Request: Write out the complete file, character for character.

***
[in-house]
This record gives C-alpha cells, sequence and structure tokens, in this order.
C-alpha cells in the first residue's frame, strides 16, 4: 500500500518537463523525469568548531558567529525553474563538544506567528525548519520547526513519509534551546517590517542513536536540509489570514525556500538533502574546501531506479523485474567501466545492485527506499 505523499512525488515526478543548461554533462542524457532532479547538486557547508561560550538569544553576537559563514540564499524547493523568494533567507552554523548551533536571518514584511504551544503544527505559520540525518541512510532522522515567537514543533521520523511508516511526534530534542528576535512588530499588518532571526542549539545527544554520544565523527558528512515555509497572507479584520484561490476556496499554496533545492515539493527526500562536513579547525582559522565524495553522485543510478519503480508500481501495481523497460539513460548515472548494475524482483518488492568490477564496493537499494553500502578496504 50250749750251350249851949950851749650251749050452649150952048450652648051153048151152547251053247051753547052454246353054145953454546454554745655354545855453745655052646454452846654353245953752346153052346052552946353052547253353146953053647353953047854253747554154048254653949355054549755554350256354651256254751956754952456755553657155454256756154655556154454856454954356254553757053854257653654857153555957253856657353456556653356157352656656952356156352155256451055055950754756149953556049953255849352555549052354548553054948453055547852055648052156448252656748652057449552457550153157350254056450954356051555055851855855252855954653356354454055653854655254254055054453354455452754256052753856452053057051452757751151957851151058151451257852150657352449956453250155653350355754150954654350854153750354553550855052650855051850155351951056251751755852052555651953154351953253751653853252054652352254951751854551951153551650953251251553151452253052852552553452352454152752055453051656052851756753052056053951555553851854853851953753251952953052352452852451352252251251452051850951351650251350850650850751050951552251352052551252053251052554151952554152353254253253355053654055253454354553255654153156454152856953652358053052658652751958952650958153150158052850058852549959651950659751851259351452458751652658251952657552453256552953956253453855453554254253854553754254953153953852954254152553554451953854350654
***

[in-house]
This record gives C-alpha cells, sequence and structure tokens, in this order.
C-alpha cells in the first residue's frame, strides 16, 4: 500500500518537463523525469568548531558567529525553474563538544506567528525548519520547526513519509534551546517590517542513536536540509489570514525556500538533502574546501531506479523485474567501466545492485527506499 505523499512525488515526478543548461554533462542524457532532479547538486557547508561560550538569544553576537559563514540564499524547493523568494533567507552554523548551533536571518514584511504551544503544527505559520540525518541512510532522522515567537514543533521520523511508516511526534530534542528576535512588530499588518532571526542549539545527544554520544565523527558528512515555509497572507479584520484561490476556496499554496533545492515539493527526500562536513579547525582559522565524495553522485543510478519503480508500481501495481523497460539513460548515472548494475524482483518488492568490477564496493537499494553500502578496504 50250749750251350249851949950851749650251749050452649150952048450652648051153048151152547251053247051753547052454246353054145953454546454554745655354545855453745655052646454452846654353245953752346153052346052552946353052547253353146953053647353953047854253747554154048254653949355054549755554350256354651256254751956754952456755553657155454256756154655556154454856454954356254553757053854257653654857153555957253856657353456556653356157352656656952356156352155256451055055950754756149953556049953255849352555549052354548553054948453055547852055648052156448252656748652057449552457550153157350254056450954356051555055851855855252855954653356354454055653854655254254055054453354455452754256052753856452053057051452757751151957851151058151451257852150657352449956453250155653350355754150954654350854153750354553550855052650855051850155351951056251751755852052555651953154351953253751653853252054652352254951751854551951153551650953251251553151452253052852552553452352454152752055453051656052851756753052056053951555553851854853851953753251952953052352452852451352252251251452051850951351650251350850650850751050951552251352052551252053251052554151952554152353254253253355053654055253454354553255654153156454152856953652358053052658652751958952650958153150158052850058852549959651950659751851259351452458751652658251952657552453256552953956253453855453554254253854553754254953153953852954254152553554451953854350654